In most cases, the newcomers don’t really know about the town’s local sports scene. During a fancy social that was held at a nice downtown hotel leading up to the Mike Babcock and friends fundraising golf tournament back in August, I actually ran into a working professional newcomer who didn’t know who the Hilltops were. That seemed strange because the Hilltops do have a very entrenched following.
            For a working professional that comes to Saskatoon, you can live in town and be totally unaware of what is happening with local sports. Those people likely go to the downtown restaurant or pub and watch the NHL, which has a huge captive audience in Canada. Afterwards, you might likely take in a movie.
            They usually see the Saskatchewan sporting experience as just driving down to Regina to see the CFL’s Saskatchewan Roughriders play.
            If the Blades were still downtown, they would likely have the best chance of capitalizing on the influx as hockey is Canada’s top sport. People would walk into a rink for a Tuesday or Wednesday night contest as part of date night.
As it is, going to the SaskTel Centre seems way out of the way, and the event staff workers that sometimes go on little power trips can leave a bad first impression on a new spectator. To be honest, the event staff and security at the SaskTel Centre does have a reputation across the WHL of thinking too highly of themselves.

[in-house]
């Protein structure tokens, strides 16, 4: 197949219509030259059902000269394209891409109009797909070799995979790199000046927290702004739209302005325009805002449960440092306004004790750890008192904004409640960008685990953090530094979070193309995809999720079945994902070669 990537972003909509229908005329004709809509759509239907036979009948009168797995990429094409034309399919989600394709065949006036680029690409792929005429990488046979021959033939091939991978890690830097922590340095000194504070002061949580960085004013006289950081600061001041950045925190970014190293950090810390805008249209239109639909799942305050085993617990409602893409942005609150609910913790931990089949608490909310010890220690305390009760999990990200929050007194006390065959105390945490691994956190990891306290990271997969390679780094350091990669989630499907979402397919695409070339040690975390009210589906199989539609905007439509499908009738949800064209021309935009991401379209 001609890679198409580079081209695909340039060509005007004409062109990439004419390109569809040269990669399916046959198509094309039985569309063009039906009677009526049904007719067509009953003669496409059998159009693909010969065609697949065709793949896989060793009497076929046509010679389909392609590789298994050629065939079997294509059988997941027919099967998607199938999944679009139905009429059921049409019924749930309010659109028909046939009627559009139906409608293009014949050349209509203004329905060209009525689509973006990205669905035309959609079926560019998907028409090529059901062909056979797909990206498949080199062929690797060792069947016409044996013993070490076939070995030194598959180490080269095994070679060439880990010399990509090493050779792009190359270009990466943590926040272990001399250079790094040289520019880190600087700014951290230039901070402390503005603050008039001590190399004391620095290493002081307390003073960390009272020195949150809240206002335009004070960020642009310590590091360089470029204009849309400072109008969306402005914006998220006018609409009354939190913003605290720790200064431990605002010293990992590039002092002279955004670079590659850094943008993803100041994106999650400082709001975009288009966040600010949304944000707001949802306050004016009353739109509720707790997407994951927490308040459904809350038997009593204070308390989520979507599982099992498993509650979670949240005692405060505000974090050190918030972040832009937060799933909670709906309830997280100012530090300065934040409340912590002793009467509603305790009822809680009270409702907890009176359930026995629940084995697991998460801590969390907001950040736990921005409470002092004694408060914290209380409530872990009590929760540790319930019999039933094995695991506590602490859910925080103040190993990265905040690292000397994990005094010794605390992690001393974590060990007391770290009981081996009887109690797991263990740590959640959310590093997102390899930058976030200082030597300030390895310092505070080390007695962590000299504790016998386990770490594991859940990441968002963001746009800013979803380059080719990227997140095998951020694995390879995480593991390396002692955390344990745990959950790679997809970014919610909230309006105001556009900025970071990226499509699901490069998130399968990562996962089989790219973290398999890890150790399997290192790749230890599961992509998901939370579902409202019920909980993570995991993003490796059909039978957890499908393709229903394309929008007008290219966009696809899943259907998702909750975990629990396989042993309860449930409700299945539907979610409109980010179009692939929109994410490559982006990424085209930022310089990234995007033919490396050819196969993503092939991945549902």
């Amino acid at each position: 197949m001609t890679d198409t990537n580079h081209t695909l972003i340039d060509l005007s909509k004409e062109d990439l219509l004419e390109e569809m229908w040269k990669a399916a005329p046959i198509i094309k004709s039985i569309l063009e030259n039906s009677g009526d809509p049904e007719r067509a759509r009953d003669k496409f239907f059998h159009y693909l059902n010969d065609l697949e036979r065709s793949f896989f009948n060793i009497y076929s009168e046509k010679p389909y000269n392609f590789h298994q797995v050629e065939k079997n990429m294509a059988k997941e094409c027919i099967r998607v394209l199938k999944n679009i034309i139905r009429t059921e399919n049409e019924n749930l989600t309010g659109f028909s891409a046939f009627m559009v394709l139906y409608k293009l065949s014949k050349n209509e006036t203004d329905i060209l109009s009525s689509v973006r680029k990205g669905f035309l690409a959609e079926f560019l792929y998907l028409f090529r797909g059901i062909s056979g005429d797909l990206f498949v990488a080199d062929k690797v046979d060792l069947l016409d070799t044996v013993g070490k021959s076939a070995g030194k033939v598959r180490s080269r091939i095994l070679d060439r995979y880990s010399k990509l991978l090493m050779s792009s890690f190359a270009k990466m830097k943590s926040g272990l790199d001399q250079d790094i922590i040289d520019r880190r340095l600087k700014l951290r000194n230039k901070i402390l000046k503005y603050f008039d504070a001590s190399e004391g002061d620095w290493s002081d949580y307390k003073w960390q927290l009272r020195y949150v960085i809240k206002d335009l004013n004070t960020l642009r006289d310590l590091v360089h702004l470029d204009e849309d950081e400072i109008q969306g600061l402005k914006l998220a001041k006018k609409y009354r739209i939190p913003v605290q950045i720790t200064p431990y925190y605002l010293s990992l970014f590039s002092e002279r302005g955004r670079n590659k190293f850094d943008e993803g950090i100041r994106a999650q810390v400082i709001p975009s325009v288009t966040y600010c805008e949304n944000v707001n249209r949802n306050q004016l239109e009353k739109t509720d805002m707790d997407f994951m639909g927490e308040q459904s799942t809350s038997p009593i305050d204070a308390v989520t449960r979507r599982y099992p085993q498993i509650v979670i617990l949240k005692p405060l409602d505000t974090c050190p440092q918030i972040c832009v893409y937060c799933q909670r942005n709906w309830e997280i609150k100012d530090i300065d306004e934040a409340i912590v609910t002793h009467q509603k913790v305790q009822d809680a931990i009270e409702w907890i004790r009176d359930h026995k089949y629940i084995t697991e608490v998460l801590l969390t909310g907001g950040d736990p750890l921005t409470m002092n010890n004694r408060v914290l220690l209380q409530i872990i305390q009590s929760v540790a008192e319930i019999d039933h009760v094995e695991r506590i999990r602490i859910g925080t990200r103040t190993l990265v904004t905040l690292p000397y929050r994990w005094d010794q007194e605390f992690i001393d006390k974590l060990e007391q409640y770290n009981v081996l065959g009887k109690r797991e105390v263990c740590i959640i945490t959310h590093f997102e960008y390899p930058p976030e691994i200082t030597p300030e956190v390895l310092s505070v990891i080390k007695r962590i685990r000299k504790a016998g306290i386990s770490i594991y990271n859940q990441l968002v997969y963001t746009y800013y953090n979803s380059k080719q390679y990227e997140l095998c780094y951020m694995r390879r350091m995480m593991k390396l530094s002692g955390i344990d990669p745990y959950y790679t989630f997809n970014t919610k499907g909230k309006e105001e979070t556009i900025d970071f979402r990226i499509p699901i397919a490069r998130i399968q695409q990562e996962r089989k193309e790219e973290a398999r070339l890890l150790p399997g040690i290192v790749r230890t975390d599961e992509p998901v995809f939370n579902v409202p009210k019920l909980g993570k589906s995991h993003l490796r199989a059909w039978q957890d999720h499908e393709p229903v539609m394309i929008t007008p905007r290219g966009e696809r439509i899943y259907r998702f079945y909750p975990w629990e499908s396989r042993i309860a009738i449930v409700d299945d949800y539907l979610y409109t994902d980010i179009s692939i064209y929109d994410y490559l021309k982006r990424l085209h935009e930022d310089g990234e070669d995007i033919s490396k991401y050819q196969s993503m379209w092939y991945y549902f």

If the working professionals are from centres like Winnipeg, Edmonton or Calgary, they can also get away with tuning out the local media, because they usually have money for satellite radio. They can go to the Internet and check out the newspapers from their old homes and even get the CTV, Global or CBC stations from their original home areas on their cable or satellite television packages.
            In order to engage these newcomers, you have to meet them in person. For local media companies, they don’t have the front line resources to meet the newcomers.
            If the newcomers meet the local news reporters or sports reporters, they might be inclined to check out the products the local media produces. With staffing levels in the local media arguably being lower than they have ever been, being visible publicly becomes that much harder to do.
            As it is, those in the local media are outstanding producing what they do, and they work extremely hard. If those outlets don’t grow in number, they can’t engage Saskatoon’s growing population.
             Unfortunately, the first introduction newcomers have to the local sports scene won’t likely happen until they start having children, and the children start participating in sports.
            On the plus side, teams like the Huskies, Blades and Hilltops have a new audience to tap. They just have to figure out how to engage that group.